derek at unm...
Fri Apr 8 19:43:05 CEST 2011
I agree with Andrew, that the relative permeability of the interior and
exterior plasters is an important consideration in very damp situations
like saunas and bathrooms. I'd like to add that very careful
construction detailing is probably even more important. Research by
the Canadian Mortgage and Housing Corporation (CMHC), an agency of the
Canadian government, showed that having a continuous air barrier was
very necessary to avoid moisture problems within the walls, regardless
of construction method.
Tiny cracks, holes, and seams that allow air movement into the walls
will transport a lot of moisture with them; that moisture will be
concentrated at a few spots, and condensation within the wall is very
likely. This can easily cause mold and other microbial bale decay. A
small break in the air barrier may transport more moisture into the
wall than the diffusion through several square meters of plaster.
Build carefully, and if possible, check for air gaps and leaks before
putting the sauna or bathroom into service.
Language Learning Center
Ortega Hall 129, MSC03-2100
University of New Mexico
Albuquerque, NM 87131-0001
505/277-7368, fax 505/277-3885
Internet: derek at unm...
--On Friday, April 8, 2011 10:02 AM -0700 Andrew Morrison
<Andrew at StrawBale...> wrote:
Hi Niki and Jonas. I would be careful using a material like clay
(earthen plaster) on an interior surface and lime on the exterior. Keep
in mind that clay allows for more movement of vapor (is more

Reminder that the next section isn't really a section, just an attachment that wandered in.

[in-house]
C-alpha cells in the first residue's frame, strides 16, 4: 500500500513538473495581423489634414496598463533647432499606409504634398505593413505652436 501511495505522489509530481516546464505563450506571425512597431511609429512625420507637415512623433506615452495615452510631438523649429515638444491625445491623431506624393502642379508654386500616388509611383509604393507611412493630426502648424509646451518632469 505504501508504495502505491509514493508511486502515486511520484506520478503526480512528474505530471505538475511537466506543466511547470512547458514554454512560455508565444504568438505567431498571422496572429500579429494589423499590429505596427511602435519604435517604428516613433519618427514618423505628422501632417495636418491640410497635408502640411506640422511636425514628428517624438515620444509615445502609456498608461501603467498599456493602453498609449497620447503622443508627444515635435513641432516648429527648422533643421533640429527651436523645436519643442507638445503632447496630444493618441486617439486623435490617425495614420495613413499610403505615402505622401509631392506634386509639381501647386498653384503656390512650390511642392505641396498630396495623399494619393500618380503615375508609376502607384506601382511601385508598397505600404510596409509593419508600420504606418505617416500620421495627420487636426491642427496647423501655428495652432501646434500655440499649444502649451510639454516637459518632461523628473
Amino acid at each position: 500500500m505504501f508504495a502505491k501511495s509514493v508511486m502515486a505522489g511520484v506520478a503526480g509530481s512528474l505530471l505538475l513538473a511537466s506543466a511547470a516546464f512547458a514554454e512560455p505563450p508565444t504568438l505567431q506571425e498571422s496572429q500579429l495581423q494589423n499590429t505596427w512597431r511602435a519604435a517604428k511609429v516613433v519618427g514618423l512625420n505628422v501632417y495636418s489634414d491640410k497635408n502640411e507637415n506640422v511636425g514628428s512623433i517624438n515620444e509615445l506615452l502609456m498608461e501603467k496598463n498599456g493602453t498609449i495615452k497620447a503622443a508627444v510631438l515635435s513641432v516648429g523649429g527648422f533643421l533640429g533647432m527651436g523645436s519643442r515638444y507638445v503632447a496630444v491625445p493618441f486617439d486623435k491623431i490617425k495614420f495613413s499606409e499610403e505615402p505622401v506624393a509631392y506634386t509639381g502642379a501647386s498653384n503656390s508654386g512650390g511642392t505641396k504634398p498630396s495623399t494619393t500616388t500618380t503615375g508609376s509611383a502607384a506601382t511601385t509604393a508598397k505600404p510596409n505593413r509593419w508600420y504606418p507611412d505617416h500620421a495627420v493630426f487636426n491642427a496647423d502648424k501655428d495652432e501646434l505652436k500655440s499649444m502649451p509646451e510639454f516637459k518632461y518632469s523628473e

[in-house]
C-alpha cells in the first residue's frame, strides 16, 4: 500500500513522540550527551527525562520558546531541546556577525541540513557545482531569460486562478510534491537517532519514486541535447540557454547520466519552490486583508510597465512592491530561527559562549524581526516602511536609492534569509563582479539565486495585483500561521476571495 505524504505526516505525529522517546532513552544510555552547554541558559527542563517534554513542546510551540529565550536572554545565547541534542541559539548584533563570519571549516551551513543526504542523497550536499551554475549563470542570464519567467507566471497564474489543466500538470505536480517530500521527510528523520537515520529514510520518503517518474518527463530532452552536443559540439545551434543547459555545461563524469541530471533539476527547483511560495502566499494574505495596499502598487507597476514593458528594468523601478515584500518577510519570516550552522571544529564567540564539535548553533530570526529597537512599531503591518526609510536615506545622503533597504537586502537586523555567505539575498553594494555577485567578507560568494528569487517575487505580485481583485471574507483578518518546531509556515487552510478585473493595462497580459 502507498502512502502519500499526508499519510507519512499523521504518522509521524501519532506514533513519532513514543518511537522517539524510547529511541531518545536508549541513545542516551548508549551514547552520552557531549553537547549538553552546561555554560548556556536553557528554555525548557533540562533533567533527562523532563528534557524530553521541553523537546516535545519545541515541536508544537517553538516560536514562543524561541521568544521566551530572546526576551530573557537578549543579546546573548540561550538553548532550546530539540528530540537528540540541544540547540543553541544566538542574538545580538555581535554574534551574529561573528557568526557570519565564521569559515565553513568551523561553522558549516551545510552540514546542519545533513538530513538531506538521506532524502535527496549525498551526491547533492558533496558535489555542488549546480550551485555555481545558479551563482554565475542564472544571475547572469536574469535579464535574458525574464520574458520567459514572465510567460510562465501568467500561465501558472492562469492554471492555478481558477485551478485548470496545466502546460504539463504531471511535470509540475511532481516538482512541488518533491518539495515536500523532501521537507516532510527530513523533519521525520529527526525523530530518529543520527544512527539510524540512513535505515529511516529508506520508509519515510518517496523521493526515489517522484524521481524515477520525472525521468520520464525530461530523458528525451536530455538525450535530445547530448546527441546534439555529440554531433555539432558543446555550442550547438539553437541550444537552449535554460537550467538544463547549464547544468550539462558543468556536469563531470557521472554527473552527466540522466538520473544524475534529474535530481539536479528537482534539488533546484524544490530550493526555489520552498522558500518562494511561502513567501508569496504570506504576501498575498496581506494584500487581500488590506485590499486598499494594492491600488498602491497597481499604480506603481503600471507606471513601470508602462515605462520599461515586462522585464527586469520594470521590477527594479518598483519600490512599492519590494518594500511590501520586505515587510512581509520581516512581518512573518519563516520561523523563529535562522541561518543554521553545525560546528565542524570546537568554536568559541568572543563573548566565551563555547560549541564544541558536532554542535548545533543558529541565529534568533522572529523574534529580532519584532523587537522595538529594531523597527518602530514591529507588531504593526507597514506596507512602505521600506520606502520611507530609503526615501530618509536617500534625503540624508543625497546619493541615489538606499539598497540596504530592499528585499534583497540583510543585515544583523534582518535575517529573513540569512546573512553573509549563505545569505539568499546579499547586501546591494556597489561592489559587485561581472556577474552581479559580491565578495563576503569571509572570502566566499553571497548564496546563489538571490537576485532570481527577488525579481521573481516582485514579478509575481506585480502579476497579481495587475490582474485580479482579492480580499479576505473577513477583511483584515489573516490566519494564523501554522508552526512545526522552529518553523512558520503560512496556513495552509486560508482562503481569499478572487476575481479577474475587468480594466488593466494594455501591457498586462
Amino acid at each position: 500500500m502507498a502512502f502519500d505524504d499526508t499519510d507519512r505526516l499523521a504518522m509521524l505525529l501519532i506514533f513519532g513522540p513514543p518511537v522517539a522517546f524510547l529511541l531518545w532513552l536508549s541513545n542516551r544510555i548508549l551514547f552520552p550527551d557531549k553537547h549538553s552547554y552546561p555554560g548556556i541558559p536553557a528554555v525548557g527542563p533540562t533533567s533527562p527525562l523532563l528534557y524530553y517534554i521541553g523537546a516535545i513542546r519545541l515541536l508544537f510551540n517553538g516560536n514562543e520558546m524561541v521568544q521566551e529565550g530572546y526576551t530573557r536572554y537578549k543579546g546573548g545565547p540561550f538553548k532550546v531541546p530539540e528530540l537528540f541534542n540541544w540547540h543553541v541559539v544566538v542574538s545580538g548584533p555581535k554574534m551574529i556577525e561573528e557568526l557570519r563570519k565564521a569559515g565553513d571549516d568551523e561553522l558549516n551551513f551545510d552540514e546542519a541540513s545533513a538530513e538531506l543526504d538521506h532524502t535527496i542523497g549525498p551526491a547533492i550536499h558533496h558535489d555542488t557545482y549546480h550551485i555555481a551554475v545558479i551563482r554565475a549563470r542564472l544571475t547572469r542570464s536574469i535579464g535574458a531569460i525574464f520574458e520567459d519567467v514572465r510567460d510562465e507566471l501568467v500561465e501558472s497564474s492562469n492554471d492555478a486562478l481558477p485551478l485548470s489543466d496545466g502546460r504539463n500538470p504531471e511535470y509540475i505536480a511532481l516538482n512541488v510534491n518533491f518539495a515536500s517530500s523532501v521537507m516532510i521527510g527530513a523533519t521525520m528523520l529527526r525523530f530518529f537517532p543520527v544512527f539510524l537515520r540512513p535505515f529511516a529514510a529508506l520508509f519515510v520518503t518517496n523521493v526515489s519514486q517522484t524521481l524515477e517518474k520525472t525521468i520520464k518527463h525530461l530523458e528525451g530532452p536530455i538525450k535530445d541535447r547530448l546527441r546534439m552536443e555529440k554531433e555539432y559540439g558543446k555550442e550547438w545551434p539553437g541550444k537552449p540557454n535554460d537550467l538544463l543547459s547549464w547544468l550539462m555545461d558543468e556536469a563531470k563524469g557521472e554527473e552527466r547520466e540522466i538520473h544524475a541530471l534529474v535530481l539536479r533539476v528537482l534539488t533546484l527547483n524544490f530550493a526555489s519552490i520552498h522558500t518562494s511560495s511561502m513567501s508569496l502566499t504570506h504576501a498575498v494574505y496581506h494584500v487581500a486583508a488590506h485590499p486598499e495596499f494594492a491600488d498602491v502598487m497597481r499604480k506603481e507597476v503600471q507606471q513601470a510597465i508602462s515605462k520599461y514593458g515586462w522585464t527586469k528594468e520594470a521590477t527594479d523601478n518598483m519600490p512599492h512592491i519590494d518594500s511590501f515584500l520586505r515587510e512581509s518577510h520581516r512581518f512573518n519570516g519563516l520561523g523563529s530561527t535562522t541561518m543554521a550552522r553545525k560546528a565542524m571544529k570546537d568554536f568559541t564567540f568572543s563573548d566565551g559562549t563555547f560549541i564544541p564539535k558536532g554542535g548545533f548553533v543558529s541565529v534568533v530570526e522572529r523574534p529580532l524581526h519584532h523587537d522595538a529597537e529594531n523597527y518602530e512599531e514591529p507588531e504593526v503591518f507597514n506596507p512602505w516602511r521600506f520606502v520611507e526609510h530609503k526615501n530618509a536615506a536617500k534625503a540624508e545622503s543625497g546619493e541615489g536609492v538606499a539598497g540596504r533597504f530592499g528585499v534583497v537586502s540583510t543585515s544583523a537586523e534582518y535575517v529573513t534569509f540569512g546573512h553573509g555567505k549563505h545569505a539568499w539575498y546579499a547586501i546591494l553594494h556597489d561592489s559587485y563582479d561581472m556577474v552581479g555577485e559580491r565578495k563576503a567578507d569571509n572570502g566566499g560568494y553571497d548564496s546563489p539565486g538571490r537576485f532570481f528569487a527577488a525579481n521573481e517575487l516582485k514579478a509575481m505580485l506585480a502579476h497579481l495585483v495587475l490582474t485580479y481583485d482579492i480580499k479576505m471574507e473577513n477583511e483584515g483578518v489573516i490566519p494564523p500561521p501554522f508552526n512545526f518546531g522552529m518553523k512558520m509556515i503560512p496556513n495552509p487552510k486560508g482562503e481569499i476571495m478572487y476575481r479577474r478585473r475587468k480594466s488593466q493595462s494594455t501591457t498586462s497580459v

"breathable") than lime. This means that one can transport say 1
measure of vapor into a bale wall through the clay plaster while only
allowing for .75 measure to move out through the lime in the same time
period. This means that excess moisture can get stuck in the bales.
I have a wet sauna here in the states made of straw bale walls. I used
lime plaster on both sides of the walls with a lime paint on the
interior. After a sauna is completed, we open all of the ventilation
ports and through an extra log or two into the fire. This drives the
moisture through the vents and walls and dries things out with the dry
heat of the fire. It's very successful.
On Wed, Apr 6, 2011 at 8:46 AM, jonas kacerauskas
<jonaskacerauskas at gmail...> wrote:
Here in Lithuania 4 years ago we have built straw bale bathhouse (like
sauna, just with a lot of moisture - we call it russian sauna), where
we use simple clay plaster about 3 cm. on interior wall and from
the incident water protect with wooden plankets (there is natural
ventilation inside). On exterior we did lime plaster - till now
everything works fine. tadelact is quite expensive way and not needed
way to deal with it. As we saw its enougth just clay plaster to deal
with humidity and ussual you need to protect just several places from
the direct water and were are a lot of ways to do it:)
2011/4/6 Nikolay Marinov <nikvesmar at gmail...>
I would like to ask you for advice and share your experience about
preventing moisture, penetrating into SB walls from bathroom, and other
spaces with high humidity level.
What kind of layers and finishes do you prefer to protect your wall if
not using conventional waterproof materials.
I know few techniques as: Tadelakt (good water barrier but time
consuming); Double skin wall with ventilated space between,glass on the
wall, but it would be nice to share a trusted and working in time
method that builders and designers like you prefer as solution.
Thank you in advance for you opinion.
Have a nice spring sun.
More information about the Strawbale